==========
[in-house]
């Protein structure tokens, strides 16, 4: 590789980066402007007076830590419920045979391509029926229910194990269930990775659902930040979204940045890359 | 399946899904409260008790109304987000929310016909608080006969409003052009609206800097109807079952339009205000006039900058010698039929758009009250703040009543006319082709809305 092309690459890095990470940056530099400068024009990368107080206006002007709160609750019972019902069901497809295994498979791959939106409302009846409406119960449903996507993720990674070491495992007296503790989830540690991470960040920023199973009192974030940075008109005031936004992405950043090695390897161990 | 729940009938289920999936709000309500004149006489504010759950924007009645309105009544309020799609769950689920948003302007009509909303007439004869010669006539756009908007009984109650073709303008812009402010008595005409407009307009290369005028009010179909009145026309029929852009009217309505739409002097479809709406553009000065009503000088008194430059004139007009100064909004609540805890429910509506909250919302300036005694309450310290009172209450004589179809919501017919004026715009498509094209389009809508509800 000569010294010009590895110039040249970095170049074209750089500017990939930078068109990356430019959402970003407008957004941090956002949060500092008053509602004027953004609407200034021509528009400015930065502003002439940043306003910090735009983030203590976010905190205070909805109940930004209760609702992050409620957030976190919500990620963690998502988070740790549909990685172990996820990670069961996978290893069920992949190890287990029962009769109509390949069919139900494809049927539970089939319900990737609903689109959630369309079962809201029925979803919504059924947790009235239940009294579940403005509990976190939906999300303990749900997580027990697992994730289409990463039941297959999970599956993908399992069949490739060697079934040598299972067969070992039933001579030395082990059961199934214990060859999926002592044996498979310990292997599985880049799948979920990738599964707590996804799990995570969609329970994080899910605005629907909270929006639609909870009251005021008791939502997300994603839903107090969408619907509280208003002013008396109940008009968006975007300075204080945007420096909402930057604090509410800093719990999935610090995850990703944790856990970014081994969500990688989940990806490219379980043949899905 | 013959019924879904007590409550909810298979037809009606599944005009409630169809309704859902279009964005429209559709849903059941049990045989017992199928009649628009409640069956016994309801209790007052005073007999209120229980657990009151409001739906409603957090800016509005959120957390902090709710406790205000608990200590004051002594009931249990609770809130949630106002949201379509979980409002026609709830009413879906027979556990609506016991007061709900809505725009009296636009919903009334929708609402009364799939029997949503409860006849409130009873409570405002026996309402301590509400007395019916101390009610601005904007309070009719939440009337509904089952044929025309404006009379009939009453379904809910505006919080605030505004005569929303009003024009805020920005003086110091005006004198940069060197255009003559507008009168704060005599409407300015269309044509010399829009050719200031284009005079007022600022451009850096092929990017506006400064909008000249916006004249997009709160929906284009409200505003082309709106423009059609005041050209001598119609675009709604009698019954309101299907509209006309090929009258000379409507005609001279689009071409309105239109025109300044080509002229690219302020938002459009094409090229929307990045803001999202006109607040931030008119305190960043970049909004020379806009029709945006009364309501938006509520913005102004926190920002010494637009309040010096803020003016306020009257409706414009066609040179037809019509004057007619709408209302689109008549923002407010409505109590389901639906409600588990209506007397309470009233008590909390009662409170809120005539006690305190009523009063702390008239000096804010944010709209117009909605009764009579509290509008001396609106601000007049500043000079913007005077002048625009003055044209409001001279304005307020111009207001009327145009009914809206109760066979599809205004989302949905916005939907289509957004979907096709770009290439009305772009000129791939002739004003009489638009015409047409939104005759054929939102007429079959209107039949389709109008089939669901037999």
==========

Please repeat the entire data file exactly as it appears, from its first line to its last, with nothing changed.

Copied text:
[in-house]
């Protein structure tokens, strides 16, 4: 590789980066402007007076830590419920045979391509029926229910194990269930990775659902930040979204940045890359 | 399946899904409260008790109304987000929310016909608080006969409003052009609206800097109807079952339009205000006039900058010698039929758009009250703040009543006319082709809305 092309690459890095990470940056530099400068024009990368107080206006002007709160609750019972019902069901497809295994498979791959939106409302009846409406119960449903996507993720990674070491495992007296503790989830540690991470960040920023199973009192974030940075008109005031936004992405950043090695390897161990 | 729940009938289920999936709000309500004149006489504010759950924007009645309105009544309020799609769950689920948003302007009509909303007439004869010669006539756009908007009984109650073709303008812009402010008595005409407009307009290369005028009010179909009145026309029929852009009217309505739409002097479809709406553009000065009503000088008194430059004139007009100064909004609540805890429910509506909250919302300036005694309450310290009172209450004589179809919501017919004026715009498509094209389009809508509800 000569010294010009590895110039040249970095170049074209750089500017990939930078068109990356430019959402970003407008957004941090956002949060500092008053509602004027953004609407200034021509528009400015930065502003002439940043306003910090735009983030203590976010905190205070909805109940930004209760609702992050409620957030976190919500990620963690998502988070740790549909990685172990996820990670069961996978290893069920992949190890287990029962009769109509390949069919139900494809049927539970089939319900990737609903689109959630369309079962809201029925979803919504059924947790009235239940009294579940403005509990976190939906999300303990749900997580027990697992994730289409990463039941297959999970599956993908399992069949490739060697079934040598299972067969070992039933001579030395082990059961199934214990060859999926002592044996498979310990292997599985880049799948979920990738599964707590996804799990995570969609329970994080899910605005629907909270929006639609909870009251005021008791939502997300994603839903107090969408619907509280208003002013008396109940008009968006975007300075204080945007420096909402930057604090509410800093719990999935610090995850990703944790856990970014081994969500990688989940990806490219379980043949899905 | 013959019924879904007590409550909810298979037809009606599944005009409630169809309704859902279009964005429209559709849903059941049990045989017992199928009649628009409640069956016994309801209790007052005073007999209120229980657990009151409001739906409603957090800016509005959120957390902090709710406790205000608990200590004051002594009931249990609770809130949630106002949201379509979980409002026609709830009413879906027979556990609506016991007061709900809505725009009296636009919903009334929708609402009364799939029997949503409860006849409130009873409570405002026996309402301590509400007395019916101390009610601005904007309070009719939440009337509904089952044929025309404006009379009939009453379904809910505006919080605030505004005569929303009003024009805020920005003086110091005006004198940069060197255009003559507008009168704060005599409407300015269309044509010399829009050719200031284009005079007022600022451009850096092929990017506006400064909008000249916006004249997009709160929906284009409200505003082309709106423009059609005041050209001598119609675009709604009698019954309101299907509209006309090929009258000379409507005609001279689009071409309105239109025109300044080509002229690219302020938002459009094409090229929307990045803001999202006109607040931030008119305190960043970049909004020379806009029709945006009364309501938006509520913005102004926190920002010494637009309040010096803020003016306020009257409706414009066609040179037809019509004057007619709408209302689109008549923002407010409505109590389901639906409600588990209506007397309470009233008590909390009662409170809120005539006690305190009523009063702390008239000096804010944010709209117009909605009764009579509290509008001396609106601000007049500043000079913007005077002048625009003055044209409001001279304005307020111009207001009327145009009914809206109760066979599809205004989302949905916005939907289509957004979907096709770009290439009305772009000129791939002739004003009489638009015409047409939104005759054929939102007429079959209107039949389709109008089939669901037999």